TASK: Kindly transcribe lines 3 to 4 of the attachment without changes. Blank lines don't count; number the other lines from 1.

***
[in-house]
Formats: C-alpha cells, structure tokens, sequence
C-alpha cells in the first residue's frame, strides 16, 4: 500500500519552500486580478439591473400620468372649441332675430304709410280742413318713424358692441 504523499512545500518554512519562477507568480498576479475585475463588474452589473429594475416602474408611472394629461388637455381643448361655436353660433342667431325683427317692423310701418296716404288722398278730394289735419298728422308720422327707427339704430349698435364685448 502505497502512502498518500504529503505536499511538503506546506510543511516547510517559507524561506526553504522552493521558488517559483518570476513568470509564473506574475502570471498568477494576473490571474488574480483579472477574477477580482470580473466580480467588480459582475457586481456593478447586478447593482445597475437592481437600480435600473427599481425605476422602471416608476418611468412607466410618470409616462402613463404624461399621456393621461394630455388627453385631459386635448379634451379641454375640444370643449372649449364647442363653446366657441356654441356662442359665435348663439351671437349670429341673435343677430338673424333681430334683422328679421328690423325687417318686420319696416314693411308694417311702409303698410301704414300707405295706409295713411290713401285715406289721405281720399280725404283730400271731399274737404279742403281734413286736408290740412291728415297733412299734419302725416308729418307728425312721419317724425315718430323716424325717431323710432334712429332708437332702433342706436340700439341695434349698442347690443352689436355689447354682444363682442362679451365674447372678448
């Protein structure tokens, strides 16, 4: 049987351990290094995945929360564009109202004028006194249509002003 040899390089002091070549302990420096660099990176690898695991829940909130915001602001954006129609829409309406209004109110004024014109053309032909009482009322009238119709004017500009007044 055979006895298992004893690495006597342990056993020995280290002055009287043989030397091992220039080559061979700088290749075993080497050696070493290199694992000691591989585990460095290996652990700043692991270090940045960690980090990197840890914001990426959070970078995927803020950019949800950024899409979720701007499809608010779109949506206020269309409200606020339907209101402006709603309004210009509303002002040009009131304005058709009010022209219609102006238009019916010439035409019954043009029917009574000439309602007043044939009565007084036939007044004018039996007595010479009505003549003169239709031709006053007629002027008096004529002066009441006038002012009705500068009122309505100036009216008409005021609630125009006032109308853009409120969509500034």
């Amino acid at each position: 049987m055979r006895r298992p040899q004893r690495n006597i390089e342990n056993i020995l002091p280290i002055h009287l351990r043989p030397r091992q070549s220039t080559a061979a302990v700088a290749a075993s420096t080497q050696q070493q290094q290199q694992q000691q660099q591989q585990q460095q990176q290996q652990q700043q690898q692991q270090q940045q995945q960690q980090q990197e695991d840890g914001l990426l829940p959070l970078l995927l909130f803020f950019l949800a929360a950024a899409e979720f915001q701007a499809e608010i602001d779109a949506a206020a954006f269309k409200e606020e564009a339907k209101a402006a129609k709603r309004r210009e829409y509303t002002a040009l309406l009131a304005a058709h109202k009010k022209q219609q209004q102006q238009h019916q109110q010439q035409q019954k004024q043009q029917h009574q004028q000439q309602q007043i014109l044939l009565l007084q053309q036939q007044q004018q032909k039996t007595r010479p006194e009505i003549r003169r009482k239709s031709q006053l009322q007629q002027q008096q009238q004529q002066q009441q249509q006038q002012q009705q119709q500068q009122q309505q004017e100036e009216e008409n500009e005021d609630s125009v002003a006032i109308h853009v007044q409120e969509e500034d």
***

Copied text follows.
C-alpha cells in the first residue's frame, strides 16, 4: 500500500519552500486580478439591473400620468372649441332675430304709410280742413318713424358692441 504523499512545500518554512519562477507568480498576479475585475463588474452589473429594475416602474408611472394629461388637455381643448361655436353660433342667431325683427317692423310701418296716404288722398278730394289735419298728422308720422327707427339704430349698435364685448 502505497502512502498518500504529503505536499511538503506546506510543511516547510517559507524561506526553504522552493521558488517559483518570476513568470509564473506574475502570471498568477494576473490571474488574480483579472477574477477580482470580473466580480467588480459582475457586481456593478447586478447593482445597475437592481437600480435600473427599481425605476422602471416608476418611468412607466410618470409616462402613463404624461399621456393621461394630455388627453385631459386635448379634451379641454375640444370643449372649449364647442363653446366657441356654441356662442359665435348663439351671437349670429341673435343677430338673424333681430334683422328679421328690423325687417318686420319696416314693411308694417311702409303698410301704414300707405295706409295713411290713401285715406289721405281720399280725404283730400271731399274737404279742403281734413286736408290740412291728415297733412299734419302725416308729418307728425312721419317724425315718430323716424325717431323710432334712429332708437332702433342706436340700439341695434349698442347690443352689436355689447354682444363682442362679451365674447372678448
């Protein structure tokens, strides 16, 4: 049987351990290094995945929360564009109202004028006194249509002003 040899390089002091070549302990420096660099990176690898695991829940909130915001602001954006129609829409309406209004109110004024014109053309032909009482009322009238119709004017500009007044 055979006895298992004893690495006597342990056993020995280290002055009287043989030397091992220039080559061979700088290749075993080497050696070493290199694992000691591989585990460095290996652990700043692991270090940045960690980090990197840890914001990426959070970078995927803020950019949800950024899409979720701007499809608010779109949506206020269309409200606020339907209101402006709603309004210009509303002002040009009131304005058709009010022209219609102006238009019916010439035409019954043009029917009574000439309602007043044939009565007084036939007044004018039996007595010479009505003549003169239709031709006053007629002027008096004529002066009441006038002012009705500068009122309505100036009216008409005021609630125009006032109308853009409120969509500034």